Building apps isn’t easy... in fact it’s bloody difficult to build one successfully. It requires know-how, hard work, and above all, experience.
But getting the experience required comes at the price of making mistakes early on and then applying the lessons learned.
Having built over 2,000 mobile apps in the last 11 years, AtomicMedia has acquired that experience (and possibly one or two mistakes along the way).
With so many apps under our belt - all for varying companies and industries - we’ve seen certain lessons come up again and again.
In this series we’ll sum up the 10 most important lessons we’ve learned from the many years we’ve been building apps - I hope you’ve brought a notepad!
How to plan
The planning stage of a project is an easy stage to neglect, particularly if you’ve been given a short turnaround time, the project seems on the surface to be a simple one, or if you’ve completed similar projects in the past. But as the old saying goes: Fail to prepare, Prepare to fail; and this is certainly true when it comes to app development.
Mobile app technology is constantly evolving, meaning the same thing you did last time will almost certainly not work out the same the next time you try it. There are so many variables to consider, from a client, user and development perspective, that it’s essential to plan effectively in order to ensure a smooth-running project and quality end product. And, as we learned the hard way over 20 years ago, failing to plan can lead to a seemingly simple project spiralling out of control and your development team having to pull an all-nighter to get the app in the app store in time for the deadline.
Over the years, we’ve fine-tuned our planning process, discovering fresh considerations as we encounter new, unforeseen hurdles. Each project is now meticulously planned and carefully considered in order to ensure a smooth and timely development schedule. Here are some of the things we, and our clients at our suggestion, consider when planning the development of a mobile app.
Before embarking on the project, it is essential to know how much time we have to spend on the project and for the client to agree to that amount. This ensures you do not get to the end of the project and realise you still need five days of development time that wasn’t budgeted.
The agreed budget will also determine the complexity of the project. If you’re hoping to deliver a complicated Augmented Reality app that the client doesn’t have the budget for, you need to refine the solution and find something else that delivers the requirements but doesn’t cost as much money.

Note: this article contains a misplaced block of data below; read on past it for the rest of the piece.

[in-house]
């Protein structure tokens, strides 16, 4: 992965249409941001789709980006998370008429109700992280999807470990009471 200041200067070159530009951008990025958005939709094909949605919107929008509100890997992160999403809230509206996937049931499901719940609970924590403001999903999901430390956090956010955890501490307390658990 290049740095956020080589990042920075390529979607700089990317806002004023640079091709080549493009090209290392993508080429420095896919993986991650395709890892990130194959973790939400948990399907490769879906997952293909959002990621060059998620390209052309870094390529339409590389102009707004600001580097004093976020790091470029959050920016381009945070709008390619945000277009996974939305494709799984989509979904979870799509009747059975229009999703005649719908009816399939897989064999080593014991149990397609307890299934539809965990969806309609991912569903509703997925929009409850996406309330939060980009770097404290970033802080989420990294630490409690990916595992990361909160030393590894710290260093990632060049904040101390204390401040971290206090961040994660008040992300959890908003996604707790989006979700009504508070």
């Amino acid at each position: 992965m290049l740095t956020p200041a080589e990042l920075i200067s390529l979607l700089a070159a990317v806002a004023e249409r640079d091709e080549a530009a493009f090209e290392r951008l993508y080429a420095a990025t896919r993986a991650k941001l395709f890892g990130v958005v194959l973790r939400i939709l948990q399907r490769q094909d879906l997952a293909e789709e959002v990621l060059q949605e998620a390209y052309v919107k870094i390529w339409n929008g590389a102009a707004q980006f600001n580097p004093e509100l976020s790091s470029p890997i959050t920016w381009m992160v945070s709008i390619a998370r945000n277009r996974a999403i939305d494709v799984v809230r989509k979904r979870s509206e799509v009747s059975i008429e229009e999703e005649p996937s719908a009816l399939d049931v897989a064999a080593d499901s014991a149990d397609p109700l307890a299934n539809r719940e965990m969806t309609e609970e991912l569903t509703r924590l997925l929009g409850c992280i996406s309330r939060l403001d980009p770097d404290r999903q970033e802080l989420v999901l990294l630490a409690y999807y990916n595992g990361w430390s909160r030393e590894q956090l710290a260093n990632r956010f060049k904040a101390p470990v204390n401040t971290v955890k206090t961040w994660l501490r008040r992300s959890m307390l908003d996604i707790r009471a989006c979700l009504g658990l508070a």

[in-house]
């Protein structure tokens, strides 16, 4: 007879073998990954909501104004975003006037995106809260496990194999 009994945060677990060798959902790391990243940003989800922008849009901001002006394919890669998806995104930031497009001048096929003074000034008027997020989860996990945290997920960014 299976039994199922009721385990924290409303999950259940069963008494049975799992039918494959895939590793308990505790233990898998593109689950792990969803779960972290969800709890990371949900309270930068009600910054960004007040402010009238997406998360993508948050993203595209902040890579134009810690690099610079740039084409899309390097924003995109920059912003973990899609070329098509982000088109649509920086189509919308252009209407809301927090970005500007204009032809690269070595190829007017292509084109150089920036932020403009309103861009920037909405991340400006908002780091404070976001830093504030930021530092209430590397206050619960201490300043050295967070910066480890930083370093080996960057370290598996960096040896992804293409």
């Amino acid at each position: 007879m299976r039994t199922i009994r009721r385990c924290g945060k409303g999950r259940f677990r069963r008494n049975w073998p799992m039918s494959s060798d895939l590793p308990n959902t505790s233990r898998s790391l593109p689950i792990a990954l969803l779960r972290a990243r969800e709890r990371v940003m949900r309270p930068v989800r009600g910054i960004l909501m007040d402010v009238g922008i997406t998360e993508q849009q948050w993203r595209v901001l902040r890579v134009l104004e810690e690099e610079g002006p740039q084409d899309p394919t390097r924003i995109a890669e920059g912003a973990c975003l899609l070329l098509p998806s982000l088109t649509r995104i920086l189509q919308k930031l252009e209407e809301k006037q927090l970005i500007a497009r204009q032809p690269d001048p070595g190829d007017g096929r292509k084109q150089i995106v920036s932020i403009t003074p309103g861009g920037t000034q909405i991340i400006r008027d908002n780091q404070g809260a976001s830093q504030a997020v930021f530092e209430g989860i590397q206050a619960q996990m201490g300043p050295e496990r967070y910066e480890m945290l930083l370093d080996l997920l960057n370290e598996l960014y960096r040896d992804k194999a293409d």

What is required from the app and what features need to be included? It’s very easy to look at the brief superficially, think it looks very similar to another project we’ve done and simply replicate that but with a few tweaks. However there is no one-size-fits-all approach to app development. Understanding the full scope of the app from the outset will ensure the end product fully meets the requirements of the client. It will also ensure no development time is wasted on whistles and bells that the client hasn’t asked for.
The 5-day design sprint
We strongly believe for some complex apps, in order to get the UX and UI right, a sound understanding is essential. We believe a design sprint is paramount to ensuring the app offers a real benefit to the end user and that they get what they want from the app.
The design sprint is a five-day process for answering critical project questions regarding the app through design, prototyping, and testing ideas with customers.
Working together in a design sprint team, you can shortcut the endless-debate cycle and compress months of time into 5 days. Instead of waiting to launch an MVP to understand if an app is any good, you’ll get a really clear idea from a realistic prototype. The sprint gives you a superpower: You can fast-forward into the future to see your finished app and customer reactions, before making any expensive commitments.
Before we start any project, we assign project roles and responsibilities and lines of reporting, ensuring each task within the project has somebody accountable - our side and client side. This provides the Project Manager for both teams with an overview of whom to speak to regarding each element of the project as well as ensuring that everyone in the team understands their delivery requirements and to whom they are reporting for each element of the development.
We have adopted an Agile method of project management, which is currently the industry gold standard adopted by digital development teams. Under this methodology, the development is separated into individual stages called sprints, with each sprint completed and tested before moving on to the next stage. This allows us to identify and address issues with the development as we’re going along, leading to fewer issues with the completed pre-launch version of the app.
Good planning means a successful app
Good planning may add a week or so to the start of the whole schedule, but in the long run it can save weeks of additional development time required to put right issues which should have been addressed from the start. It's therefore a vital stage of the development process and one which we at AtomicMedia take very seriously in order to save our clients pain and money.
Look out for Lesson 2 coming soon...